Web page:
November 24th, 2012

Pushing Through Your College Career: Why You Need To Consider Graduate School

Not everyone is lucky enough to have parents who can provide for them financially while they’re in college. This means that the longer you’re in school, the more financially independent you can become – shouldering the cost of tuition, books, and housing at least partially on your own. You might start to feel overwhelmed by the financial burden of going to college, which happens to most students, regardless of their personal situation.

Keep this fact in mind: research from the 2010 Census showed that only 30 percent of Americans have a bachelor’s degree, but that 30 percent makes an average of $25,000 more a year than they would with only a high school diploma. Depending on your major and career graduate school can increase your salary another 40 percent, which is why it has become increasingly necessary in order to really compete in the job market. You might think it’s out of your league, but there are many reasons why you can and should continue your education.

The Numbers Behind Graduate Employment by Walton Robinson Student Accommodation. Source:

1. Why Go to Graduate School?

The number one reason people go to graduate school is to make more money, but most students find that their graduate school experience is much more rewarding than the experience of getting their bachelor’s degree. You will find that professors treat you as an equal, and that the research and exchange of ideas feels more like true learning than just studying for a test.

Graduate school allows you to really develop your expertise in a very specific area. You’re probably thinking that this sounds great, but it’s a lot of money to pay for a rewarding experience. Of course, graduate school is a lot more than that. Consider the connections you’ll make, the opportunities for internships, and the open door to your industry. For example, business majors (always one of the most popular graduate degrees) typically get hired straight from graduate school at a rate of around 70 percent a year.

2. How to Choose the Right Program

Finding the right graduate school comes down to more than cost. It also involves finding a program that will allow you to finish quickly, and that will fit into your life in the meantime. Graduate school can be time-consuming, and many students find it hard to juggle it with employment, let alone a social life. You could be facing these same issues as an undergrad, but when the work gets harder and more focused, it gets even more intense.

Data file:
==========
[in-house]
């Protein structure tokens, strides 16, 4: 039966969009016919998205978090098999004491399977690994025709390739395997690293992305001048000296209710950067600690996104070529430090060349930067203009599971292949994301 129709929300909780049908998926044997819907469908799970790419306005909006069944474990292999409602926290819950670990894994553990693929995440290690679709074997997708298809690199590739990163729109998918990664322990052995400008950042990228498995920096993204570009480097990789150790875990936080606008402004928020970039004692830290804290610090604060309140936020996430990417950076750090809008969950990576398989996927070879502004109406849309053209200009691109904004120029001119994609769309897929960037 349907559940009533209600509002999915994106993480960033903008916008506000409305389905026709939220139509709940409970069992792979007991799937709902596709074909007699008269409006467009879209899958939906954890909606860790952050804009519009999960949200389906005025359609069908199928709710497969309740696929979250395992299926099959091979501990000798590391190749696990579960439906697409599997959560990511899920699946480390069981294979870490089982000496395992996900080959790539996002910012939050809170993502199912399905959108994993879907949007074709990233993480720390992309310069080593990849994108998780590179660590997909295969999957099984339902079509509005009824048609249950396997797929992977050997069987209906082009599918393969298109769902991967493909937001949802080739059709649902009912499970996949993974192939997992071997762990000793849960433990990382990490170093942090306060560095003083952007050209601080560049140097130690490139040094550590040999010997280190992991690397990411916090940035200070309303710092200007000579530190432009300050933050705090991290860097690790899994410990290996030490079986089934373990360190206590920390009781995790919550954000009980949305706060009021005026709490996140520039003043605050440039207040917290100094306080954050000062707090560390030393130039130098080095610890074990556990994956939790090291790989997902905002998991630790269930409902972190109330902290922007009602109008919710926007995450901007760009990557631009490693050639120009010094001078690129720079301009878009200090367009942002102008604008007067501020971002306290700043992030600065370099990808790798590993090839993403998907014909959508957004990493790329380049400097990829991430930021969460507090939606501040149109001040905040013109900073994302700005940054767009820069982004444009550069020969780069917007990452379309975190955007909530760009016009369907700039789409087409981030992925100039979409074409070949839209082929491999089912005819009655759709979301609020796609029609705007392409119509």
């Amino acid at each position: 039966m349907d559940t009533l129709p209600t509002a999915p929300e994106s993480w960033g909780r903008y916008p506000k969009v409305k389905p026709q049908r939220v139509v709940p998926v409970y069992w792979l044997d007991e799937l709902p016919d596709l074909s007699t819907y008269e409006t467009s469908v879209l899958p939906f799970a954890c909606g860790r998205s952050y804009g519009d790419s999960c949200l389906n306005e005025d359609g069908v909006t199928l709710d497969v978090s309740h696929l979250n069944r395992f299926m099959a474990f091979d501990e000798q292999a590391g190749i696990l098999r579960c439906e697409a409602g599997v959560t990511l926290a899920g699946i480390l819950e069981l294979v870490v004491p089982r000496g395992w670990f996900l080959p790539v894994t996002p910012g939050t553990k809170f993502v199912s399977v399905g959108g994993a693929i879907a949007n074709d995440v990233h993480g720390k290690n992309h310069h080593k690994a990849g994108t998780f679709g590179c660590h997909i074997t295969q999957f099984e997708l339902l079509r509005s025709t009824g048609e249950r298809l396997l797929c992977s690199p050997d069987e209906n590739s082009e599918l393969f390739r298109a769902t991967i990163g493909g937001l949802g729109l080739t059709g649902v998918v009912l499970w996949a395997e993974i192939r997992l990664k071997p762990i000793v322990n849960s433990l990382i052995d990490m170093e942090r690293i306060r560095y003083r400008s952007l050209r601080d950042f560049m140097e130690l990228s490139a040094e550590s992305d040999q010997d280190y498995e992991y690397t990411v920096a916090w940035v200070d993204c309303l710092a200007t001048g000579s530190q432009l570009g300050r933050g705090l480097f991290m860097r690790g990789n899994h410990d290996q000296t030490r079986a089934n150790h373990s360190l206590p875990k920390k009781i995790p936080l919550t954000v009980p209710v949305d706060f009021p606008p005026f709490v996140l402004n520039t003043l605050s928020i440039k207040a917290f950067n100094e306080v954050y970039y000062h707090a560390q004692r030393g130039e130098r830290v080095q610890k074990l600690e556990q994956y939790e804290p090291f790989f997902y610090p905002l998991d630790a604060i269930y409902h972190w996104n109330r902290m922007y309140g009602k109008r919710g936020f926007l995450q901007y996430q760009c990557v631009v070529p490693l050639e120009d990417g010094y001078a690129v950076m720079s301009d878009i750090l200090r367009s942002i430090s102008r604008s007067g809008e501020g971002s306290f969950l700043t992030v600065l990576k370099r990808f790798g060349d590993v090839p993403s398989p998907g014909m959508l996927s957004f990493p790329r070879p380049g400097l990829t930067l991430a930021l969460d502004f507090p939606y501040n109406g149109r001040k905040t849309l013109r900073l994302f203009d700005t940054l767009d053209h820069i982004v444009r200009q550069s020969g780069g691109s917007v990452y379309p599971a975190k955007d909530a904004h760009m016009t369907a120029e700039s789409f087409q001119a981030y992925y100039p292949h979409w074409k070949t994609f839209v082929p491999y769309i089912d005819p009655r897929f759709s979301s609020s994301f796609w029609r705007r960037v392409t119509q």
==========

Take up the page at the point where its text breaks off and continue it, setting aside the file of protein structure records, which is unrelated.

While some students prefer to continue learning on campus, many students are turning to online schools to pursue advanced degrees. If you research accredited schools online, you would find a variety of options in your area of focus, whatever you’re looking for. Masters of education programs designed to let you finish quickly, cheap masters in counseling programs, programs that allow you to get state licensing in social work and other areas, and even online MBAs are plentiful. With less aid available for graduate students at universities, this is a new and valuable option.

3. How to Pay for School

You’ve probably heard the stories when it comes to paying for graduate school. While it’s true that students pursuing a master’s degree receive less money in the form of government grants and need-based aid, there are way more scholarship opportunities for gad students – and they can be based on a wide variety of factors.

You can also rely on fellowships and even employer incentives to help pay for school. You have to be more proactive looking for aid in grad school than you probably already are as an undergrad, but most institutions have their own awards and financial offers, and if you speak to an aid counselor, they can help you get the maximum amount of money you can. You’ll likely still end up aggressively searching the internet for more options as well as securing loans, but it’s okay – remember that a high-paying job after graduation will reimburse your tuition in as little as 5 years.

As you make your way through college, you will form an idea of how to answer that age-old question – what do you want to do with the rest of your life? If you can get a better job in your major with the aid of a master’s degree, you can’t afford to pass up that opportunity. College is a huge investment, but you only get to do it once, and you want to make sure you get the most out of it that you can. The system might be flawed, but with determination and planning, you can get it to work for you.

Amie Gottschalk is an avid blogger. You can follow her on Twitter @amiegottschalk.

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